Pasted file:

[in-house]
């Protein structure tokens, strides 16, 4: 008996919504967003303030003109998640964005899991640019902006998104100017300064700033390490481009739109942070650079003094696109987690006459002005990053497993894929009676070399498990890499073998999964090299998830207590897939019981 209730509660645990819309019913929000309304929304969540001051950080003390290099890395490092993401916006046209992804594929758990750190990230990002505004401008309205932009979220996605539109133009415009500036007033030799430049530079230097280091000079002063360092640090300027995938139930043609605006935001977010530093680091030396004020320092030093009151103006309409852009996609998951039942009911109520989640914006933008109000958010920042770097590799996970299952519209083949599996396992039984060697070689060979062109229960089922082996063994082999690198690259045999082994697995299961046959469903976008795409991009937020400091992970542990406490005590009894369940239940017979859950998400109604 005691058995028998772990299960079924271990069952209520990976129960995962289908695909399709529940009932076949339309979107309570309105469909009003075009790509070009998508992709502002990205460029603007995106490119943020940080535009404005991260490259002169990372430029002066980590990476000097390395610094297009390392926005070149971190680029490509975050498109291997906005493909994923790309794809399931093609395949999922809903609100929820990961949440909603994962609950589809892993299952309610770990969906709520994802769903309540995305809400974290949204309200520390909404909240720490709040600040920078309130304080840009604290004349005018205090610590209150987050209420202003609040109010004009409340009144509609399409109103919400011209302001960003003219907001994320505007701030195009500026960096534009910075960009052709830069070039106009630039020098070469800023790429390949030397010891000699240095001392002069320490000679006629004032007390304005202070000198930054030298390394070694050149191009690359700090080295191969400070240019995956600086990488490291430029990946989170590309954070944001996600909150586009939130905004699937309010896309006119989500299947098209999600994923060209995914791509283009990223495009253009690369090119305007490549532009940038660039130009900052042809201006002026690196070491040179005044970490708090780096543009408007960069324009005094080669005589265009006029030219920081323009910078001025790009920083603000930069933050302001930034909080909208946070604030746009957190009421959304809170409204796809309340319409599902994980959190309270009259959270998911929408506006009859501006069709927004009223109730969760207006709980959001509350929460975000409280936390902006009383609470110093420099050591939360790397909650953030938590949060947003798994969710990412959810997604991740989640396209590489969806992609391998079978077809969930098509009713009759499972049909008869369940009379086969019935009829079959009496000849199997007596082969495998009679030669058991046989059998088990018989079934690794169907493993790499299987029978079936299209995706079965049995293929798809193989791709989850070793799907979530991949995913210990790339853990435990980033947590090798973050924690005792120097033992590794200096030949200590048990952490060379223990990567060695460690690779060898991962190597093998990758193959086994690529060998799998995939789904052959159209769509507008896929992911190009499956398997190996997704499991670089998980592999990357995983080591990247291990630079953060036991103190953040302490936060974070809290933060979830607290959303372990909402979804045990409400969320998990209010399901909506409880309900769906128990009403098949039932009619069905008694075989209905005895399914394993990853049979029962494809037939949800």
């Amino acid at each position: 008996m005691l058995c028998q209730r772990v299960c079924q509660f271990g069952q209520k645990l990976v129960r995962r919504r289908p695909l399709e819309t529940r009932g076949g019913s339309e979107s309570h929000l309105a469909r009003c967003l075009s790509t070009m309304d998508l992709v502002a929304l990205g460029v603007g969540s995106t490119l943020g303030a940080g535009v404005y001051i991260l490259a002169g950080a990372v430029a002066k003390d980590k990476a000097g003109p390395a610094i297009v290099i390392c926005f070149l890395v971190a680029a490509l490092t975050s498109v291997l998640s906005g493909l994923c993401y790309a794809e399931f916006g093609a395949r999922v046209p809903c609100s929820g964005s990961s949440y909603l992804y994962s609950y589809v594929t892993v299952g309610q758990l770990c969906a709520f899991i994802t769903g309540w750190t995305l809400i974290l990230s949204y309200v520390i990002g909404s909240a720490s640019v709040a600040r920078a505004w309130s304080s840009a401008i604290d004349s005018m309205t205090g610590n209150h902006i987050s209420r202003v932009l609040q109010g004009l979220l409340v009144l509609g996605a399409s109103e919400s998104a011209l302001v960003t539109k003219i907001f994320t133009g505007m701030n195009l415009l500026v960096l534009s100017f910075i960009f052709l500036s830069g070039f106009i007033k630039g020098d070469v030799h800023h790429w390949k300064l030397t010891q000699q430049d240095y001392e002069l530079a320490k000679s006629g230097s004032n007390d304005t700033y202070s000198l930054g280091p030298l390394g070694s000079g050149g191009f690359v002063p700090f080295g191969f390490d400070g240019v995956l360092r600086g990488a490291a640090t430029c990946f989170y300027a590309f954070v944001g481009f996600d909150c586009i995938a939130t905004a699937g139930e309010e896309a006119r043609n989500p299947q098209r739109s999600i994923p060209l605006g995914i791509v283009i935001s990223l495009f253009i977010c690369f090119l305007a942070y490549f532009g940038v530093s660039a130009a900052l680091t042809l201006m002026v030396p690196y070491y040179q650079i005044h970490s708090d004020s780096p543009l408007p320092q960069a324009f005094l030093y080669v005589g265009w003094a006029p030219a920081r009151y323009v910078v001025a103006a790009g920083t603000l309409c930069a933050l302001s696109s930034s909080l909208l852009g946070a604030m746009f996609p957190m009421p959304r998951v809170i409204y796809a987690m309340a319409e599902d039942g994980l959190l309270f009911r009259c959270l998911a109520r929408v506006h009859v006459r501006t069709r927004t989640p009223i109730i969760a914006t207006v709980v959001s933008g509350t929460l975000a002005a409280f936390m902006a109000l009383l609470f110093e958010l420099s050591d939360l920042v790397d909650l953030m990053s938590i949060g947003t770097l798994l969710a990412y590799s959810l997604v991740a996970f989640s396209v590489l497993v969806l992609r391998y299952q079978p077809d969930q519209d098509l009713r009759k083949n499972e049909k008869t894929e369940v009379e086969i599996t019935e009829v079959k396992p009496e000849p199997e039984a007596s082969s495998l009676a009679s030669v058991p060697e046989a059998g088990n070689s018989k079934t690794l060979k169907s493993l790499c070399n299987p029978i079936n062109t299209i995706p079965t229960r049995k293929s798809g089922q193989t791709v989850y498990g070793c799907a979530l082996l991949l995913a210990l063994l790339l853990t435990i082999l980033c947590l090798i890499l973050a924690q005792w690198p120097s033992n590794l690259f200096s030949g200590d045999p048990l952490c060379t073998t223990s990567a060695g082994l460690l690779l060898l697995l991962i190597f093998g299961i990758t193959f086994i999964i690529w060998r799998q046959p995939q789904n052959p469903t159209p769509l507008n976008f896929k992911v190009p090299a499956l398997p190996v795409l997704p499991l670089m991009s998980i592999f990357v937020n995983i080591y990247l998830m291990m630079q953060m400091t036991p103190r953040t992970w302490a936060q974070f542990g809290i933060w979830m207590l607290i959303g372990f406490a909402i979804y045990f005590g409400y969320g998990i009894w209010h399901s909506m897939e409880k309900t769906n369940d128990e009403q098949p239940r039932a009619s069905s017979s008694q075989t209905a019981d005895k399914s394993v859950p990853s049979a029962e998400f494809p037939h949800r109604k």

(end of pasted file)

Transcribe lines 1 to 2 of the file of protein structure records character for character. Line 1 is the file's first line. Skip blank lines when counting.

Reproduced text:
[in-house]
């Protein structure tokens, strides 16, 4: 008996919504967003303030003109998640964005899991640019902006998104100017300064700033390490481009739109942070650079003094696109987690006459002005990053497993894929009676070399498990890499073998999964090299998830207590897939019981 209730509660645990819309019913929000309304929304969540001051950080003390290099890395490092993401916006046209992804594929758990750190990230990002505004401008309205932009979220996605539109133009415009500036007033030799430049530079230097280091000079002063360092640090300027995938139930043609605006935001977010530093680091030396004020320092030093009151103006309409852009996609998951039942009911109520989640914006933008109000958010920042770097590799996970299952519209083949599996396992039984060697070689060979062109229960089922082996063994082999690198690259045999082994697995299961046959469903976008795409991009937020400091992970542990406490005590009894369940239940017979859950998400109604 005691058995028998772990299960079924271990069952209520990976129960995962289908695909399709529940009932076949339309979107309570309105469909009003075009790509070009998508992709502002990205460029603007995106490119943020940080535009404005991260490259002169990372430029002066980590990476000097390395610094297009390392926005070149971190680029490509975050498109291997906005493909994923790309794809399931093609395949999922809903609100929820990961949440909603994962609950589809892993299952309610770990969906709520994802769903309540995305809400974290949204309200520390909404909240720490709040600040920078309130304080840009604290004349005018205090610590209150987050209420202003609040109010004009409340009144509609399409109103919400011209302001960003003219907001994320505007701030195009500026960096534009910075960009052709830069070039106009630039020098070469800023790429390949030397010891000699240095001392002069320490000679006629004032007390304005202070000198930054030298390394070694050149191009690359700090080295191969400070240019995956600086990488490291430029990946989170590309954070944001996600909150586009939130905004699937309010896309006119989500299947098209999600994923060209995914791509283009990223495009253009690369090119305007490549532009940038660039130009900052042809201006002026690196070491040179005044970490708090780096543009408007960069324009005094080669005589265009006029030219920081323009910078001025790009920083603000930069933050302001930034909080909208946070604030746009957190009421959304809170409204796809309340319409599902994980959190309270009259959270998911929408506006009859501006069709927004009223109730969760207006709980959001509350929460975000409280936390902006009383609470110093420099050591939360790397909650953030938590949060947003798994969710990412959810997604991740989640396209590489969806992609391998079978077809969930098509009713009759499972049909008869369940009379086969019935009829079959009496000849199997007596082969495998009679030669058991046989059998088990018989079934690794169907493993790499299987029978079936299209995706079965049995293929798809193989791709989850070793799907979530991949995913210990790339853990435990980033947590090798973050924690005792120097033992590794200096030949200590048990952490060379223990990567060695460690690779060898991962190597093998990758193959086994690529060998799998995939789904052959159209769509507008896929992911190009499956398997190996997704499991670089998980592999990357995983080591990247291990630079953060036991103190953040302490936060974070809290933060979830607290959303372990909402979804045990409400969320998990209010399901909506409880309900769906128990009403098949039932009619069905008694075989209905005895399914394993990853049979029962494809037939949800």